HEVC are different from H.264.  In H.264, if a picture may be used
   by any other picture for inter prediction reference, it is a
   reference picture; otherwise it is a non-reference picture, and this


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   is signaled by two bits in the NAL unit header.  In HEVC, a picture
   is called a reference picture only when it is marked as "used for
   reference".  In addition, the concept of sub-layer reference picture
   was introduced.  If a picture may be used by another other picture
   with the same TemporalId for inter prediction reference, it is a
   sub-layer  reference  picture;  otherwise  it  is  a  sub-layer  non-
   reference picture.  Whether a picture is a sub-layer reference
   picture or sub-layer non-reference picture is signaled through NAL
   unit type values.

   Extensibility

   Besides the TemporalId in the NAL unit header, HEVC also includes
   the signaling of a six-bit layer ID in the NAL unit header, which
   must  be  equal  to  0  for  a  single-layer  bitstream.    Extension
   mechanisms have been included in VPS, SPS, PPS, SEI NAL unit, slice
   headers, and so on.  All these extension mechanisms enable future
   extensions in a backward compatible manner, such that bitstreams
   encoded according to potential future HEVC extensions can be fed to
   then-legacy decoders (e.g. HEVC version 1 decoders) and the then-
   legacy decoders can decode and output the base layer bitstream.

   Bitstream extraction

   HEVC includes a bitstream extraction process as an integral part of
   the overall decoding process, as well as specification of the use of
   the  bitstream  extraction  process  in  description  of  bitstream
   conformance tests as part of the hypothetical reference decoder
   (HRD) specification.

   Reference picture management

   The  reference  picture  management  of  HEVC,  including  reference
   picture marking and removal from the decoded picture buffer (DPB) as
   well as reference picture list construction (RPLC), differs from
   that of H.264.  Instead of the sliding window plus adaptive memory
   management control operation (MMCO) based reference picture marking
   mechanism in H.264, HEVC specifies a reference picture set (RPS)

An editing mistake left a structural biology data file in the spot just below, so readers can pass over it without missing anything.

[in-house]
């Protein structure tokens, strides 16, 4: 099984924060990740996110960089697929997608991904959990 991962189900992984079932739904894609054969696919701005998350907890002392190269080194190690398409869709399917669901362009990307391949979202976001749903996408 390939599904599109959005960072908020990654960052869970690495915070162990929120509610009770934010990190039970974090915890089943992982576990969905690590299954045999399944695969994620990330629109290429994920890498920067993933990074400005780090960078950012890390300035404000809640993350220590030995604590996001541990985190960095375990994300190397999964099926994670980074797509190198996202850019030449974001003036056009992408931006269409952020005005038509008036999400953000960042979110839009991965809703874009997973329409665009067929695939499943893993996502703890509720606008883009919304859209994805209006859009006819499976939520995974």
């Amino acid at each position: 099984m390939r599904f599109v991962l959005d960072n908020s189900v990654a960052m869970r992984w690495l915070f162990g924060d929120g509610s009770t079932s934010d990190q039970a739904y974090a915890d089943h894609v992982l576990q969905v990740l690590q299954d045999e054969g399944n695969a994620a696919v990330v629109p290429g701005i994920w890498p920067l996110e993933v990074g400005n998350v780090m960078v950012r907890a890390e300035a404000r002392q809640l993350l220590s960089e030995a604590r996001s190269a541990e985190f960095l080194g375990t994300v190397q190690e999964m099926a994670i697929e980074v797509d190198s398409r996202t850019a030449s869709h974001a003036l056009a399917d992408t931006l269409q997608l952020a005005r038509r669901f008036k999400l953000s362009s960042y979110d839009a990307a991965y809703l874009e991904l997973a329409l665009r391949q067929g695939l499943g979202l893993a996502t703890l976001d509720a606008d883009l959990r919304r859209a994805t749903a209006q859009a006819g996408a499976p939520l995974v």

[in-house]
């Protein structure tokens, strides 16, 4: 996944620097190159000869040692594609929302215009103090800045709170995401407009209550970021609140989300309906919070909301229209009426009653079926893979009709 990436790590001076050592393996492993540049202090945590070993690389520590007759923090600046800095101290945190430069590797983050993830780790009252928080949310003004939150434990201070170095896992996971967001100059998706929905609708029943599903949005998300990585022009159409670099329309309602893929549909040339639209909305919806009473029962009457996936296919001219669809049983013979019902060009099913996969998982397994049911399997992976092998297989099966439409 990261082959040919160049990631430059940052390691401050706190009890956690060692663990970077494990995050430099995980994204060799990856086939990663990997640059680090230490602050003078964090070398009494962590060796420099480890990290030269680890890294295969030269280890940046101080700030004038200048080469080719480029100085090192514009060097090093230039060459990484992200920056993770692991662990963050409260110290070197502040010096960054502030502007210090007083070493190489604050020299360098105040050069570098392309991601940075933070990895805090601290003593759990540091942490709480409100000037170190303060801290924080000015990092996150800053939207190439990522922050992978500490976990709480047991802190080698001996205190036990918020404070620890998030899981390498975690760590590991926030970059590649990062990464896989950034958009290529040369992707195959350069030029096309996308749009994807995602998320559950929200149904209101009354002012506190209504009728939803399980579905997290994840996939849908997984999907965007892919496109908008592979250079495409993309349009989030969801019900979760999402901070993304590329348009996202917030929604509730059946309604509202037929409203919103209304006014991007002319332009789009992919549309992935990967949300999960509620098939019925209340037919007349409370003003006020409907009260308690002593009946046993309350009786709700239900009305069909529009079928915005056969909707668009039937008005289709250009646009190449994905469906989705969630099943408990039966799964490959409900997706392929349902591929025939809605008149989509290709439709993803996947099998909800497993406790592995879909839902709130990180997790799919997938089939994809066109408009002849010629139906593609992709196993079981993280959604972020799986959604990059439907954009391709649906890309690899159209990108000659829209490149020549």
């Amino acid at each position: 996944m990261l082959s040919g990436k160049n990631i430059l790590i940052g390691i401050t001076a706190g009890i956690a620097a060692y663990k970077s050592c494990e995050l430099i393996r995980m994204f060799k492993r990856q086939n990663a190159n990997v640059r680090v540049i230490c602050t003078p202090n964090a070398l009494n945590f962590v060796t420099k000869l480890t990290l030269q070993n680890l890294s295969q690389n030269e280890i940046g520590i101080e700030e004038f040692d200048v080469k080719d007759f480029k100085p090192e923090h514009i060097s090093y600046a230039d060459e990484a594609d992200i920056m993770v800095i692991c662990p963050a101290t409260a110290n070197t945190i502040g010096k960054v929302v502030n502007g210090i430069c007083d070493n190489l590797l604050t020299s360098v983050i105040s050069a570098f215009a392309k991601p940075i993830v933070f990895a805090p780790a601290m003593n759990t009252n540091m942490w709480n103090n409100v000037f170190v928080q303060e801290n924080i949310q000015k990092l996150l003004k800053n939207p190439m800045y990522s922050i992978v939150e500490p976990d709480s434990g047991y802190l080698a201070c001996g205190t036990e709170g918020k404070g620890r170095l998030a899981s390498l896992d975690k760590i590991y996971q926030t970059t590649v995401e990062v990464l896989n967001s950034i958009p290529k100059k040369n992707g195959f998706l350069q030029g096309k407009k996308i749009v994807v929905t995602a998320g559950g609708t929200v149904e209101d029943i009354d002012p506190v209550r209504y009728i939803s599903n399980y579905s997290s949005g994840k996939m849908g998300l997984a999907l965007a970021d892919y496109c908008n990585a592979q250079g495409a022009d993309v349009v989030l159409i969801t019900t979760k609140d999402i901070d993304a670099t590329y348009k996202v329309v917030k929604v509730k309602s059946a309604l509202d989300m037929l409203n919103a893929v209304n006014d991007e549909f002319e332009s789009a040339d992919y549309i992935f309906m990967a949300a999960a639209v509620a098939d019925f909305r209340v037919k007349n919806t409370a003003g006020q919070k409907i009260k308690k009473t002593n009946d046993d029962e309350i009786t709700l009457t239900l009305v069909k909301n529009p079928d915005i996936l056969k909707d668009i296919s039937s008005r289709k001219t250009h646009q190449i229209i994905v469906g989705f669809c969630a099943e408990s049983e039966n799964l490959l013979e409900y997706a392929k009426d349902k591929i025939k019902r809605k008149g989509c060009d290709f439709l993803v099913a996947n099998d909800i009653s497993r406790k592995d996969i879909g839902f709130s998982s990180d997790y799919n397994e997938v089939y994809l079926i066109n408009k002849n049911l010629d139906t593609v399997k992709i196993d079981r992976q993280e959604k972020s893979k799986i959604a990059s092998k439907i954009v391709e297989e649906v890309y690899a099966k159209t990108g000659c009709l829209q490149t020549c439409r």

based reference picture management and marking mechanism, and the
   RPLC is consequently based on the RPS mechanism.  A reference
   picture set consists of a set of reference pictures associated with


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   a picture, consisting of all reference pictures that are prior to
   the associated picture in decoding order, that may be used for inter
   prediction of the associated picture or any picture following the
   associated picture in decoding order.  The reference picture set
   consists of five lists of reference pictures; RefPicSetStCurrBefore,
   RefPicSetStCurrAfter,    RefPicSetStFoll,    RefPicSetLtCurr    and
   RefPicSetLtFoll.    RefPicSetStCurrBefore,  RefPicSetStCurrAfter  and
   RefPicSetLtCurr contain all reference pictures that may be used in
   inter prediction of the current picture and that may be used in
   inter prediction of one or more of the pictures following the
   current   picture   in   decoding   order.      RefPicSetStFoll   and
   RefPicSetLtFoll consist of all reference pictures that are not used
   in inter prediction of the current picture but may be used in inter
   prediction of one or more of the pictures following the current
   picture in decoding order.  RPS provides an "intra-coded" signaling
   of the DPB status, instead of an "inter-coded" signaling, mainly for
   improved error resilience.  The RPLC process in HEVC is based on the
   RPS, by signaling an index to an RPS subset for each reference
   index.  The RPLC process has been simplified compared to that in
   H.264, by removal of the reference picture list modification (also
   referred to as reference picture list reordering) process.

   Ultra low delay support

   HEVC specifies a sub-picture-level HRD operation, for support of the
   so-called ultra-low delay.  The mechanism specifies a standard-
   compliant way to enable delay reduction below one picture interval.
   Sub-picture-level coded picture buffer (CPB) and DPB parameters may
   be signaled, and utilization of these information for the derivation
   of CPB timing (wherein the CPB removal time corresponds to decoding
   time) and DPB output timing (display time) is specified.  Decoders
   are allowed to operate the HRD at the conventional access-unit-
   level, even when the sub-picture-level HRD parameters are present.

   New SEI messages

   HEVC inherits many H.264 SEI messages with changes in syntax and/or
   semantics making them applicable to HEVC.  Additionally, there are a
   few new SEI messages reviewed briefly in the following paragraphs.